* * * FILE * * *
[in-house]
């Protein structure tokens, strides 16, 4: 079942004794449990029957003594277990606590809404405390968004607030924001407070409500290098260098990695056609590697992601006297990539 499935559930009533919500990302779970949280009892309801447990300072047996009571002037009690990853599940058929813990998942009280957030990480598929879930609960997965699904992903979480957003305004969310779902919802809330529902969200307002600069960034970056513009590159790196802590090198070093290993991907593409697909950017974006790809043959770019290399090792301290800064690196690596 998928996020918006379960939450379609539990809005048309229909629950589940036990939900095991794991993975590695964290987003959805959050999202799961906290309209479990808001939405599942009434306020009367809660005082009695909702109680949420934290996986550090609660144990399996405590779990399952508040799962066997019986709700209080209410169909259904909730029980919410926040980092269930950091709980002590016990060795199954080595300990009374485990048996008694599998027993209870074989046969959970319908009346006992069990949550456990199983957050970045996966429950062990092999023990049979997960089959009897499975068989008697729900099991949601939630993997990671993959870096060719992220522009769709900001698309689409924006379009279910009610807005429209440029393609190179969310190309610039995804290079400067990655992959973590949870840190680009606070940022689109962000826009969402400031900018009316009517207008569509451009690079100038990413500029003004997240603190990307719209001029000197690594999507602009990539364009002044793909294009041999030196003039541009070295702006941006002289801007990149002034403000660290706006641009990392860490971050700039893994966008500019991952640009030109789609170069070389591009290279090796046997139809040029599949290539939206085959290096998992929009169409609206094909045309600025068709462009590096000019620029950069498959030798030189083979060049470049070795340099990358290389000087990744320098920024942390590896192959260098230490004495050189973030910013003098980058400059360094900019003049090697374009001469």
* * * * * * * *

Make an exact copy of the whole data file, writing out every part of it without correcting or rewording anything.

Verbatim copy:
[in-house]
């Protein structure tokens, strides 16, 4: 079942004794449990029957003594277990606590809404405390968004607030924001407070409500290098260098990695056609590697992601006297990539 499935559930009533919500990302779970949280009892309801447990300072047996009571002037009690990853599940058929813990998942009280957030990480598929879930609960997965699904992903979480957003305004969310779902919802809330529902969200307002600069960034970056513009590159790196802590090198070093290993991907593409697909950017974006790809043959770019290399090792301290800064690196690596 998928996020918006379960939450379609539990809005048309229909629950589940036990939900095991794991993975590695964290987003959805959050999202799961906290309209479990808001939405599942009434306020009367809660005082009695909702109680949420934290996986550090609660144990399996405590779990399952508040799962066997019986709700209080209410169909259904909730029980919410926040980092269930950091709980002590016990060795199954080595300990009374485990048996008694599998027993209870074989046969959970319908009346006992069990949550456990199983957050970045996966429950062990092999023990049979997960089959009897499975068989008697729900099991949601939630993997990671993959870096060719992220522009769709900001698309689409924006379009279910009610807005429209440029393609190179969310190309610039995804290079400067990655992959973590949870840190680009606070940022689109962000826009969402400031900018009316009517207008569509451009690079100038990413500029003004997240603190990307719209001029000197690594999507602009990539364009002044793909294009041999030196003039541009070295702006941006002289801007990149002034403000660290706006641009990392860490971050700039893994966008500019991952640009030109789609170069070389591009290279090796046997139809040029599949290539939206085959290096998992929009169409609206094909045309600025068709462009590096000019620029950069498959030798030189083979060049470049070795340099990358290389000087990744320098920024942390590896192959260098230490004495050189973030910013003098980058400059360094900019003049090697374009001469």